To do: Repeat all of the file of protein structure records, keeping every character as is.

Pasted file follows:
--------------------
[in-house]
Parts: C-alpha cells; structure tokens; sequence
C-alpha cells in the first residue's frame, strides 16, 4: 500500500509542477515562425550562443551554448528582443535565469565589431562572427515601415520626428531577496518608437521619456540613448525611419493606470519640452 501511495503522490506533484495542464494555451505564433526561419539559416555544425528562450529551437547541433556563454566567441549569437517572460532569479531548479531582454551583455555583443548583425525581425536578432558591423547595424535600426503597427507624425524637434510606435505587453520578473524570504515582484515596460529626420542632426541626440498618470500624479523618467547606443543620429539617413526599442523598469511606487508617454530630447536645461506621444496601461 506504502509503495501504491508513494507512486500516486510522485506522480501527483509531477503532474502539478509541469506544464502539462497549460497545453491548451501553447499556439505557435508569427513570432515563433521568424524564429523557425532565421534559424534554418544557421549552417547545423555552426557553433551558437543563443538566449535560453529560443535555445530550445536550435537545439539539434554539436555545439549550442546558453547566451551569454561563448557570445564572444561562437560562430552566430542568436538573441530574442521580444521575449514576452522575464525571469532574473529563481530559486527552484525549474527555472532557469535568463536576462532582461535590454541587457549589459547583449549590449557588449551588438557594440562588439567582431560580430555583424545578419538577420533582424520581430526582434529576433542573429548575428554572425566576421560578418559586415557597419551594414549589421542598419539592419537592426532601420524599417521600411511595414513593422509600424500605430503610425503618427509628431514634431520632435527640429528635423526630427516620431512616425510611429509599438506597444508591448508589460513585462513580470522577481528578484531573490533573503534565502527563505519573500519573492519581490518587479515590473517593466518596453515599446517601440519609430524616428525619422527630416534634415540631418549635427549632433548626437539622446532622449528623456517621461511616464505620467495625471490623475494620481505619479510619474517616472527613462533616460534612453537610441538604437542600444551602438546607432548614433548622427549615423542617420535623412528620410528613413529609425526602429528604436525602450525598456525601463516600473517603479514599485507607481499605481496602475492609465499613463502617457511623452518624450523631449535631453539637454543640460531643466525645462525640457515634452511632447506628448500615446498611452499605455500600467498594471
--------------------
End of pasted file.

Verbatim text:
[in-house]
Parts: C-alpha cells; structure tokens; sequence
C-alpha cells in the first residue's frame, strides 16, 4: 500500500509542477515562425550562443551554448528582443535565469565589431562572427515601415520626428531577496518608437521619456540613448525611419493606470519640452 501511495503522490506533484495542464494555451505564433526561419539559416555544425528562450529551437547541433556563454566567441549569437517572460532569479531548479531582454551583455555583443548583425525581425536578432558591423547595424535600426503597427507624425524637434510606435505587453520578473524570504515582484515596460529626420542632426541626440498618470500624479523618467547606443543620429539617413526599442523598469511606487508617454530630447536645461506621444496601461 506504502509503495501504491508513494507512486500516486510522485506522480501527483509531477503532474502539478509541469506544464502539462497549460497545453491548451501553447499556439505557435508569427513570432515563433521568424524564429523557425532565421534559424534554418544557421549552417547545423555552426557553433551558437543563443538566449535560453529560443535555445530550445536550435537545439539539434554539436555545439549550442546558453547566451551569454561563448557570445564572444561562437560562430552566430542568436538573441530574442521580444521575449514576452522575464525571469532574473529563481530559486527552484525549474527555472532557469535568463536576462532582461535590454541587457549589459547583449549590449557588449551588438557594440562588439567582431560580430555583424545578419538577420533582424520581430526582434529576433542573429548575428554572425566576421560578418559586415557597419551594414549589421542598419539592419537592426532601420524599417521600411511595414513593422509600424500605430503610425503618427509628431514634431520632435527640429528635423526630427516620431512616425510611429509599438506597444508591448508589460513585462513580470522577481528578484531573490533573503534565502527563505519573500519573492519581490518587479515590473517593466518596453515599446517601440519609430524616428525619422527630416534634415540631418549635427549632433548626437539622446532622449528623456517621461511616464505620467495625471490623475494620481505619479510619474517616472527613462533616460534612453537610441538604437542600444551602438546607432548614433548622427549615423542617420535623412528620410528613413529609425526602429528604436525602450525598456525601463516600473517603479514599485507607481499605481496602475492609465499613463502617457511623452518624450523631449535631453539637454543640460531643466525645462525640457515634452511632447506628448500615446498611452499605455500600467498594471